Medicare Open Enrollment Info Sessions

As you may know, Medicare’s open enrollment period has begun and will continue through December 7th.  During Fall Open Enrollment, people with Medicare can make changes to their existing Medicare coverage.  While you can make as many changes as you want to your Medicare coverage during this time, the last change you make will take effect on January 1, 2014.

To help you choose the plan best suited to your needs, a specialist from the Medicare Rights Center will discuss Medicare 2014 updates, Medicare savings programs, and Extra Help for the Park D Prescription Drug Benefit.

The Medicare Rights Center will also be available to connect you to programs that can help pay the costs associated with Medicare.

October 30, 2013
6:30pm – 8:00pm
Newman Conference Center, Baruch College
151 East 25th Street, Room 750

November 13, 2013
6:00pm – 8:00pm
Hudson Guild
441 West 26th Street

Co-sponsors: State Senators Brad Hoylman & Liz Krueger
Assembly Members Richard Gottfried & Brian Kavanagh
Councilmembers Dan Garodnick, Christine Quinn, & Rosie Mendez;
Community Boards 4, 5 & 6

If you cannot attend either of these events, please click here for more information about open enrollment.  For more information about the Medicare Rights Center, please visit their website at  www.medicarerights.org.  And of course, you can also call 800-MEDICARE . 

If you have any further questions, please feel free to contact my office at 212-807-7900.

Join me October 8: Learn what you need to know about Health Care Reform (and the new nystateofhealth exchange)

The Affordable Care Act is now in effect across the country.  Here in New York, people can sign up for health insurance at a new marketplace, called “New York State of Health: The Official Health Plan Marketplace.”  The Marketplace now offers free or low-cost health insurance options for eligible New Yorkers – individuals, families, and small business owners; coverage will begin on January 1, 2014.

Come learn what the new federal health care law means for New Yorkers,
Date: Tuesday, Oct. 8
Time: 6:00 pm – 8:00 pm
Location: Lighthouse International, 111 East 59th Street,  (bet. Lexington & Park)

Speakers: Marcia Okon, MCC Healthcare Exchange Counselor
Carrie Tracy, JD, Deputy Director, Health Initiatives, and
Alice Yaker, Director of Community Outreach
Moderated by Senator Liz Krueger

Counselors will be there to make an appointment
to assist you with enrollment.
Please RSVP to Susannah: spasquan AT nysenate.gov or 212-490-9535

Find out if you’re eligible, how to apply, what benefits and plan options are available, details on financial aid to help pay qualified New Yorkers’ insurance premiums, and details on tax credits for small businesses.

The Marketplace will tell you if you are eligible for free or low-cost insurance.  Free coverage will be provided through Medicaid for eligible adults and through Child Health Plus for children.  Tax credits will help reduce or eliminate premiums for many others.  The Marketplace will help reduce premiums and help you determine which private insurance plan is right for you, and how much financial assistance is available to reduce the cost of coverage.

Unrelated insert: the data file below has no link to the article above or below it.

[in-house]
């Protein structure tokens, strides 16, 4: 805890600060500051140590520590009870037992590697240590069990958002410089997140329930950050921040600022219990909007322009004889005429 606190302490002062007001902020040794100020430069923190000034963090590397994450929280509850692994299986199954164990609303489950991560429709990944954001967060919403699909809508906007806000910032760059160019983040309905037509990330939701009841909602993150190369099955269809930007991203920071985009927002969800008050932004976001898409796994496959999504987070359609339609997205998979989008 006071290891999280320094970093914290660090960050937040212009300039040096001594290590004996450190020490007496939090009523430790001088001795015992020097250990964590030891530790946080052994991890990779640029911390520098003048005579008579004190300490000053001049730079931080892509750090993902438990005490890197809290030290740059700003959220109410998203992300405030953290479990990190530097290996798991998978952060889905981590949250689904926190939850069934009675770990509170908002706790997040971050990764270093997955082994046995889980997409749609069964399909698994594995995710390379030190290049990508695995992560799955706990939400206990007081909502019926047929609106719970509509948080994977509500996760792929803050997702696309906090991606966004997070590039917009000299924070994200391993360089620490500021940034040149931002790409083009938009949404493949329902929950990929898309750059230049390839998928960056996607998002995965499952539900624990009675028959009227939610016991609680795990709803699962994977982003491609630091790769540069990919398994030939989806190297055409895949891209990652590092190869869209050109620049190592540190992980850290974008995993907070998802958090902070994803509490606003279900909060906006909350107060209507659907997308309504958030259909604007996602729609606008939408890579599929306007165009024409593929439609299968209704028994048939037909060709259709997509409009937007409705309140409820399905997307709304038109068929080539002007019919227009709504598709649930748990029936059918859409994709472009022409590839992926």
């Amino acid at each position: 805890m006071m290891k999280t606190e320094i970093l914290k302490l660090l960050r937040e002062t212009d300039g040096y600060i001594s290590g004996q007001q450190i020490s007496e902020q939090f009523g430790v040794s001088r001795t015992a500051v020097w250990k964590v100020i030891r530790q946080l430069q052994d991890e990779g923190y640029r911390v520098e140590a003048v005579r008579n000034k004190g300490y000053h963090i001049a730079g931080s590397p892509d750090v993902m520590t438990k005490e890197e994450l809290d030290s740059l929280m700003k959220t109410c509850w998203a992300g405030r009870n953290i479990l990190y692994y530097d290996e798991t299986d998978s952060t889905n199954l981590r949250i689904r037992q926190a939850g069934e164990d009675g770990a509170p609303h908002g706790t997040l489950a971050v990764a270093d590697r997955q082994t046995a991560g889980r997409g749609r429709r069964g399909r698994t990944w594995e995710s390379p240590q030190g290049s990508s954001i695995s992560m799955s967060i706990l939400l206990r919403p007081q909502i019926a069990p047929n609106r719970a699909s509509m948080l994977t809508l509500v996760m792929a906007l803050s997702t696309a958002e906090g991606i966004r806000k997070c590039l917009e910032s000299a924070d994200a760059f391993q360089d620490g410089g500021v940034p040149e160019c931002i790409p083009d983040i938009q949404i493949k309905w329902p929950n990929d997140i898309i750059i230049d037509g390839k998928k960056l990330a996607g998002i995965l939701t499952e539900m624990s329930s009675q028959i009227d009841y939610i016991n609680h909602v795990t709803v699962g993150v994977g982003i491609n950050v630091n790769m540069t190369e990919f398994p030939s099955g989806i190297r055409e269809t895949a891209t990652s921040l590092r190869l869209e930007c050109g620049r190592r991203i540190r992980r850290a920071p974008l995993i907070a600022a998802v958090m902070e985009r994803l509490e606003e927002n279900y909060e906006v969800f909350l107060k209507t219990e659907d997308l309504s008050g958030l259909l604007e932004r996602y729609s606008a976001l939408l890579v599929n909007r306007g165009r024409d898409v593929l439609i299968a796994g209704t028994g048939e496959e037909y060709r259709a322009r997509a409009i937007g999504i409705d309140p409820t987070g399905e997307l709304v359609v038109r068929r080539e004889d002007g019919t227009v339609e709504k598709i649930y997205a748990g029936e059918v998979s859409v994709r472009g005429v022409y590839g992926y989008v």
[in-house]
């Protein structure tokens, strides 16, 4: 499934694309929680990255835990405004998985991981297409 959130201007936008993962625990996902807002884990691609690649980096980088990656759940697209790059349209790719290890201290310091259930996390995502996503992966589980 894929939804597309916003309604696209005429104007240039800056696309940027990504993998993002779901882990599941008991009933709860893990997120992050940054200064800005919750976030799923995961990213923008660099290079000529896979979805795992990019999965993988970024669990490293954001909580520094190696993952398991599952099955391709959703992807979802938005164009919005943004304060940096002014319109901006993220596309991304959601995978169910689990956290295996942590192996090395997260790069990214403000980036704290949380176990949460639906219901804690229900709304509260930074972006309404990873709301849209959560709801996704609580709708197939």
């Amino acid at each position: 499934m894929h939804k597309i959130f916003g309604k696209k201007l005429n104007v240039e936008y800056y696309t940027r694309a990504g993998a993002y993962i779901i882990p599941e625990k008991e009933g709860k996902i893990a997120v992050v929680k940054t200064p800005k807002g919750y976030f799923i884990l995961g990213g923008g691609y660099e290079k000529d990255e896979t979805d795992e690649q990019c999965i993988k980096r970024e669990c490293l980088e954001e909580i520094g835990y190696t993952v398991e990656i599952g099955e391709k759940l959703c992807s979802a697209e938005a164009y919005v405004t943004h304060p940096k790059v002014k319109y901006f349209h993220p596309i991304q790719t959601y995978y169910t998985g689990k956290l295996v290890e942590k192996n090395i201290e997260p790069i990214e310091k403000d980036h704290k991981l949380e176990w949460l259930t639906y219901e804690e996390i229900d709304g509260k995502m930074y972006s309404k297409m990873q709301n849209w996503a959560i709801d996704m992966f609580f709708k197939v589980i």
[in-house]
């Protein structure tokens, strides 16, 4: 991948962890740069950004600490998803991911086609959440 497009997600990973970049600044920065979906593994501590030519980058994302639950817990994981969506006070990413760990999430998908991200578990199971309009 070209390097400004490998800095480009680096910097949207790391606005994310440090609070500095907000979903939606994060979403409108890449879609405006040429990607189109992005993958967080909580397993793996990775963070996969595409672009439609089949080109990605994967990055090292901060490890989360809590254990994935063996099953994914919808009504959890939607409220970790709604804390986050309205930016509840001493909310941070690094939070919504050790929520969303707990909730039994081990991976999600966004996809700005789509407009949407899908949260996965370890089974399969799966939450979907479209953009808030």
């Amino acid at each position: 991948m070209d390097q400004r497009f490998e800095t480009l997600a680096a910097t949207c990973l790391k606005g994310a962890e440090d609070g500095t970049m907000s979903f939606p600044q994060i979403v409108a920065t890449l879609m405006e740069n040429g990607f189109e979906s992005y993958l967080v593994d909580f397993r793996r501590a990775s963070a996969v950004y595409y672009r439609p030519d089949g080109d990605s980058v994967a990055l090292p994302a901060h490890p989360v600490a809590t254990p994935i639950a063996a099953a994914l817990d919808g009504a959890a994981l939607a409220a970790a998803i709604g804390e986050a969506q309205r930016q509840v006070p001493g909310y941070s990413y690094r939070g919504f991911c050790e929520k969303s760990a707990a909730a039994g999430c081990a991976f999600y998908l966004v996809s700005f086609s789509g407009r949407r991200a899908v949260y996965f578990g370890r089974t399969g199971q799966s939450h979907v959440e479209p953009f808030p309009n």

For New Yorkers who already have health insurance through their employer, you can choose to keep your job-based insurance or get financial assistance to buy insurance on the marketplace if your present costs are more than 9.5% of your income.

Co-sponsors:

Congressmember Carolyn Maloney;

State Senators Brad Hoylman & Jose Serrano;

Assembly Members Dick Gottfried, Brian Kavanagh, & Dan Quart;

Council Members Dan Garodnick, Jessica Lappin, & Rosie Mendez;

Community Boards 5, 6, & 8;

Lenox Hill Neighborhood House;

Manhattan Chamber of Commerce;

& New Yorkers for Accessible Health Coverage

For more information, please visit nystateofhealth.ny.gov or email exchange@health.state.ny.us.

You can also visit the Community Service Society’s help site www.cssny.org and click on “Access to Health Care,” or call them at 1-888-614-5400.

Assembly Health Committee and Insurance Committee to hold joint hearing on new Americans and the ACA

On Tuesday, September 17, healthcare and immigration advocates will join Assembly Health Committee Chair Richard N. Gottfried, Insurance Committee Chair Kevin Cahill, and Task Force for New Americans Chair Marcos A. Crespo for a hearing on new Americans and the Affordable Care Act.

Under the federal Affordable Care Act, New Yorkers will be able to purchase health insurance through the State’s Health Benefits Exchange beginning October 1, 2013.  Federal health care reform will also affect services and eligibility for patients both on Medicaid and in the private insurance market.  The purpose of this hearing is to discuss the challenges and opportunities new Americans will have as the Affordable Care Act takes effect.

What: Public Hearing on New Americans and the Affordable Care Act

Who:
•    Assembly Health Committee Chair Richard N. Gottfried, Insurance Committee Chair Kevin Cahill, and Task Force for New Americans Chair Marcos A. Crespo;
•    Immigrant community advocates; and
•    Health care and insurance plan representatives.
Where: 250 Broadway, 19th Floor, Manhattan, NY

When: Tuesday, September 17, 10:00 AM – 3:00 PM